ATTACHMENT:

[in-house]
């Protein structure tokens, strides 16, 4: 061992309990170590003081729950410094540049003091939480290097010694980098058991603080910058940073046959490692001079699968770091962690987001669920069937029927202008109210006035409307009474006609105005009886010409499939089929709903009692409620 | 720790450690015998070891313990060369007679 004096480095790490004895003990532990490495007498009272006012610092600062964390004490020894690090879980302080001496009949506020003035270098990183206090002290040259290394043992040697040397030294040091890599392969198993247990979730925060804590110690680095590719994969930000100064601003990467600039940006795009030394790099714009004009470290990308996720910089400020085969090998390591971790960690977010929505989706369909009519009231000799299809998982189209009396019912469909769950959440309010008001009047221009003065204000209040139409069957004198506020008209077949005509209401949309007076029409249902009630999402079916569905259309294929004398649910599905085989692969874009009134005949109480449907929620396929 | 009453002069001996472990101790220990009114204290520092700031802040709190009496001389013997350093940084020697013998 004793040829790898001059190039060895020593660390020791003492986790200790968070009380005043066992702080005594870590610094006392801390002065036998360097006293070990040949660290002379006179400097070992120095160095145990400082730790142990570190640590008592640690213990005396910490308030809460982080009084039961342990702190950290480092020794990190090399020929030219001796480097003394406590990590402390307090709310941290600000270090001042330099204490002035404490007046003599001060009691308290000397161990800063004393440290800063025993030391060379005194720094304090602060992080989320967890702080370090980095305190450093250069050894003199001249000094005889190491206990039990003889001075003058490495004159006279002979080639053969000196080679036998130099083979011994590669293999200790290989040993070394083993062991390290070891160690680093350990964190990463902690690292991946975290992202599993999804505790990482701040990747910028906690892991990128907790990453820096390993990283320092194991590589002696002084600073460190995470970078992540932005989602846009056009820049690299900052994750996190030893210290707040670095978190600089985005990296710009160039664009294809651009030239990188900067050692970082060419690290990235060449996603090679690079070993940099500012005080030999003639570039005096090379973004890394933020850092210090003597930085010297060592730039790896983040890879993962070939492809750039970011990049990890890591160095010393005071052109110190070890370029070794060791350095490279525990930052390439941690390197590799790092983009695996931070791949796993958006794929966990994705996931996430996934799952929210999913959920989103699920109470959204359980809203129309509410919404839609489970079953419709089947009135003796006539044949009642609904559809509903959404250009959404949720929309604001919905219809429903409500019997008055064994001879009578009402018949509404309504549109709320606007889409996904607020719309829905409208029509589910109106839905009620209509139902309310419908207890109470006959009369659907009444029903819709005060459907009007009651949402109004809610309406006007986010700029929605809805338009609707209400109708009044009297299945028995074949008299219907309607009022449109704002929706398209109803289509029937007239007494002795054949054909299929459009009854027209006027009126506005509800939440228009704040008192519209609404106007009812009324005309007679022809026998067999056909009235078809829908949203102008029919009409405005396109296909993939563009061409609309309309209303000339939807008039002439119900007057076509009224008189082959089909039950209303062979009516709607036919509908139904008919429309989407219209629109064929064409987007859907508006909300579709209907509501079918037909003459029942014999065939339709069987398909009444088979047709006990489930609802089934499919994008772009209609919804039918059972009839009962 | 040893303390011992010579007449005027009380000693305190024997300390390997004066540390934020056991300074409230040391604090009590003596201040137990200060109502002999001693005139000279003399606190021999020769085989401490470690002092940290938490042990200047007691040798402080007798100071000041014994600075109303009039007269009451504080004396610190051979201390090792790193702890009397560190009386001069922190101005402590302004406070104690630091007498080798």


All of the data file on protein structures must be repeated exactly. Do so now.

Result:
[in-house]
């Protein structure tokens, strides 16, 4: 061992309990170590003081729950410094540049003091939480290097010694980098058991603080910058940073046959490692001079699968770091962690987001669920069937029927202008109210006035409307009474006609105005009886010409499939089929709903009692409620 | 720790450690015998070891313990060369007679 004096480095790490004895003990532990490495007498009272006012610092600062964390004490020894690090879980302080001496009949506020003035270098990183206090002290040259290394043992040697040397030294040091890599392969198993247990979730925060804590110690680095590719994969930000100064601003990467600039940006795009030394790099714009004009470290990308996720910089400020085969090998390591971790960690977010929505989706369909009519009231000799299809998982189209009396019912469909769950959440309010008001009047221009003065204000209040139409069957004198506020008209077949005509209401949309007076029409249902009630999402079916569905259309294929004398649910599905085989692969874009009134005949109480449907929620396929 | 009453002069001996472990101790220990009114204290520092700031802040709190009496001389013997350093940084020697013998 004793040829790898001059190039060895020593660390020791003492986790200790968070009380005043066992702080005594870590610094006392801390002065036998360097006293070990040949660290002379006179400097070992120095160095145990400082730790142990570190640590008592640690213990005396910490308030809460982080009084039961342990702190950290480092020794990190090399020929030219001796480097003394406590990590402390307090709310941290600000270090001042330099204490002035404490007046003599001060009691308290000397161990800063004393440290800063025993030391060379005194720094304090602060992080989320967890702080370090980095305190450093250069050894003199001249000094005889190491206990039990003889001075003058490495004159006279002979080639053969000196080679036998130099083979011994590669293999200790290989040993070394083993062991390290070891160690680093350990964190990463902690690292991946975290992202599993999804505790990482701040990747910028906690892991990128907790990453820096390993990283320092194991590589002696002084600073460190995470970078992540932005989602846009056009820049690299900052994750996190030893210290707040670095978190600089985005990296710009160039664009294809651009030239990188900067050692970082060419690290990235060449996603090679690079070993940099500012005080030999003639570039005096090379973004890394933020850092210090003597930085010297060592730039790896983040890879993962070939492809750039970011990049990890890591160095010393005071052109110190070890370029070794060791350095490279525990930052390439941690390197590799790092983009695996931070791949796993958006794929966990994705996931996430996934799952929210999913959920989103699920109470959204359980809203129309509410919404839609489970079953419709089947009135003796006539044949009642609904559809509903959404250009959404949720929309604001919905219809429903409500019997008055064994001879009578009402018949509404309504549109709320606007889409996904607020719309829905409208029509589910109106839905009620209509139902309310419908207890109470006959009369659907009444029903819709005060459907009007009651949402109004809610309406006007986010700029929605809805338009609707209400109708009044009297299945028995074949008299219907309607009022449109704002929706398209109803289509029937007239007494002795054949054909299929459009009854027209006027009126506005509800939440228009704040008192519209609404106007009812009324005309007679022809026998067999056909009235078809829908949203102008029919009409405005396109296909993939563009061409609309309309209303000339939807008039002439119900007057076509009224008189082959089909039950209303062979009516709607036919509908139904008919429309989407219209629109064929064409987007859907508006909300579709209907509501079918037909003459029942014999065939339709069987398909009444088979047709006990489930609802089934499919994008772009209609919804039918059972009839009962 | 040893303390011992010579007449005027009380000693305190024997300390390997004066540390934020056991300074409230040391604090009590003596201040137990200060109502002999001693005139000279003399606190021999020769085989401490470690002092940290938490042990200047007691040798402080007798100071000041014994600075109303009039007269009451504080004396610190051979201390090792790193702890009397560190009386001069922190101005402590302004406070104690630091007498080798």